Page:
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Science and society

We also conduct research to make meaningful contributions to society. For instance, by talking about our research, contributing to community projects or by inviting people to help us with our research. Scroll down and discover how Science and Society can mutually reinforce each other.

Physics in the picture: cancer cells as an explosion of fireworks

When you think of physics, do you think only of complicated formulas? You’re not the only one. Therefore, every year, the Leiden Insitute of Physics organises the LION Image Award to show another side of it. The winner of the 2022 photo competition captured his research about cancer metastasis in an image that is reminiscent of fireworks.

Why you should publish negative data

‘It is important to publish negative data, especially when it comes to animal experiments. Then someone else won't repeat the study.’

As a bachelor student Bio-pharmaceutical sciences, Femke Vlaswinkel wrote the research proposal she carried out during her master’s. She graduated with honours and published her research in a scientific journal. But there was one thing she wasn’t completely satieshied about: the hypothesis she came up with turned out to be wrong. 

Portrait of Femke Vlaswinkel and Ilze Bot.

Together with her supervisor Ilze Bot, Femke explains how that felt and why they chose to publish the results anyway.

Experiencing the beauty of the Universe at the Old Observatory

The James Webb Space Telescope (JWST) allows us to look deeper into the universe than ever before. Not only does this provide a mass of data, but also stunning images. This year, you could admire all of that in the Old Observatory’s exhibition: JWST Universe. Old Observatory manader Naor Scheinowitz: ‘The exhibition literally places you in between the images. The artwork considers the JWST not only as a scientific object, but as an object relevant to the whole of human culture.’

Picture of the JWST Universe exhibition in the Old Observatory. Photo: Zsófia Szalavári en Mateusz Ostaszewski.
Picture of the JWST Universe exhibition in the Old Observatory. Photo: Zsófia Szalavári en Mateusz Ostaszewski

The urban mine is full of resources, but a circular economy is still too ambitious

‘Using construction waste as filler material for raods is just a glorified form of dumping.

Reuse everything and stop producing waste. By 2050, the Netherlands should have a circular economy. However, the new Integral Circular Economy Report by the Netherlands Environmental Assessment Agency shows that there is still a long way to go. For the report, the Institute of Environmental Sciences Leiden (CML) mapped how many raw materials we can reuse from old infrastructure and existing buildings.

You should eat herring on the coast and not in Maastricht

Een haringkraam op de markt.

For thirty years, the Dutch Newspaper AD conducted an annual search for the best herring. This came to an end when economist Ben Vollaard, based on a statistical analysis, claimed it was rigged. But that claim doesn’t smell right, says Leiden statistician Richard Gill. ‘The way you code and process data can have a big effect on the outcome of an analysis.’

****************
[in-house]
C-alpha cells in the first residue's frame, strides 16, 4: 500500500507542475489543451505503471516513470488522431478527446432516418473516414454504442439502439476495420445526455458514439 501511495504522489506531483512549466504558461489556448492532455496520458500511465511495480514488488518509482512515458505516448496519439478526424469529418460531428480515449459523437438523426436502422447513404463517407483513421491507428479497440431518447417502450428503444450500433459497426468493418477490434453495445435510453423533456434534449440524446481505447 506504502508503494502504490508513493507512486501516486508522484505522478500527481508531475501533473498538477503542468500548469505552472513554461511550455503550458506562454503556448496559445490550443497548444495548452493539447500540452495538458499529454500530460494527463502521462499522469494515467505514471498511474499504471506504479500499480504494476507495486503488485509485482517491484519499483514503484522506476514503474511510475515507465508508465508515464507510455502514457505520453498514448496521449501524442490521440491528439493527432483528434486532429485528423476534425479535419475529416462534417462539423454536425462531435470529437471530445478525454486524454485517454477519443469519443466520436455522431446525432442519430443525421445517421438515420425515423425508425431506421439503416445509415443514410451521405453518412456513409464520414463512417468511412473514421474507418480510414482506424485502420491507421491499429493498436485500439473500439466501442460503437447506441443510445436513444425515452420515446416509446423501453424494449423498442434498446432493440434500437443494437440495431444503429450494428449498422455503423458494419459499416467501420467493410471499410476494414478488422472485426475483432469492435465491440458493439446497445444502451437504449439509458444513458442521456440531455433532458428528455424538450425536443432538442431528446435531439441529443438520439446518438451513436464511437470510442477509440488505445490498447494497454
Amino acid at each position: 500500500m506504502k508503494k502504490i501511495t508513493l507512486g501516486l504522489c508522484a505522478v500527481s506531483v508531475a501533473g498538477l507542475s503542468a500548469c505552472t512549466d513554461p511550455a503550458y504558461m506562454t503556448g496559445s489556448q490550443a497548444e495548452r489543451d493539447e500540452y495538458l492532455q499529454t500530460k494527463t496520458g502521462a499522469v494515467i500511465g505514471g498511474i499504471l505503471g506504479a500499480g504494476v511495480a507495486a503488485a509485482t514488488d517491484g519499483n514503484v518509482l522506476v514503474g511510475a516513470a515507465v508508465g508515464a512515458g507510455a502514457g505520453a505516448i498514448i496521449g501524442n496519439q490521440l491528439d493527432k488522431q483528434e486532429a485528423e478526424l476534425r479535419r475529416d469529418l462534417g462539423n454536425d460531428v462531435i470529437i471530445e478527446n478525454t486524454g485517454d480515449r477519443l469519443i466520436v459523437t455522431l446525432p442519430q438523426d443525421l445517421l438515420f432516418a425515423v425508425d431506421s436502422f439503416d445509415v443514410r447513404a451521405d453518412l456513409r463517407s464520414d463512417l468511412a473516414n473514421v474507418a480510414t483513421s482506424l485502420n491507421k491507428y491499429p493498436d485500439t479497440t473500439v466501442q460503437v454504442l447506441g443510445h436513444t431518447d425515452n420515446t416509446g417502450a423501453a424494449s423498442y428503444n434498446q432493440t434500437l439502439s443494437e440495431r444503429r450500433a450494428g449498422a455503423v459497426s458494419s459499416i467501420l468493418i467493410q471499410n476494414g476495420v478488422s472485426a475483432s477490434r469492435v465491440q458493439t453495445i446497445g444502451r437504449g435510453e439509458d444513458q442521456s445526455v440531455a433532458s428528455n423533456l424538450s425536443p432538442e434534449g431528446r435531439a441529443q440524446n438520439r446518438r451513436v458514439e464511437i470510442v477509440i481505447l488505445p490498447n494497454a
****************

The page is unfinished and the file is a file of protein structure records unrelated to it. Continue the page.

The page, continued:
Portrait of Vera Williams

My job rocks: ‘Here I can grow in both science and art.’

A passion for video games, visuals and science: it almost seems impossible to bring all of this together. Yet, scientific animator Vera Williams found that dream combination at NeCEN's microscopy lab. ‘An image or animation can help clarify the content of complex research.’

A snippet from the animation for the exhibition at Boerhaave

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How a game can show that working together is essential in the nitrogen crisis

The Netherlands is embroiled in a complex nitrogen crisis. Berent Baris wants to use his NitroGenius game to demonstrate the complexity of this crisis. In the game, staff at the Ministry of Agriculture, Nature and Food Quality (LNV) take on the roles of different stakeholders.

People playing the Nitrogenius game

PhD candidate Auke-Florian Hiemstra named Person of the Year

Auke-Florian Hiemstra, an external PhD candidate at Naturalis Biodiversity Center, is the Leidsch Dagblad Person of the Year 2022. With more than 1,000 votes, he was the Leidsch Dagblad readers’ favourite.

Hiemstra, who is conducting research at Naturalis into how animals use plastic in their nests, was nominated for his environmental activism. Together with his girlfriend Liselotte Rambonnet and a team of volunteers, he takes to the city’s canals every week to rid them of plastic waste. He has also written a children’s book about animals in the city.

White paper: we can’t just let smart cities happen

Do we want scan cars that issue parking fines and spot illegally dumped waste? What problems would that actually solve? In duo interviews in a new Leiden-Delft-Erasmus Universities white paper, 17 researchers and practitioners start the conversation that society desperately needs to have. ‘We’ve outsourced the visionary thinking to tech companies.’

The cover of the white paper.
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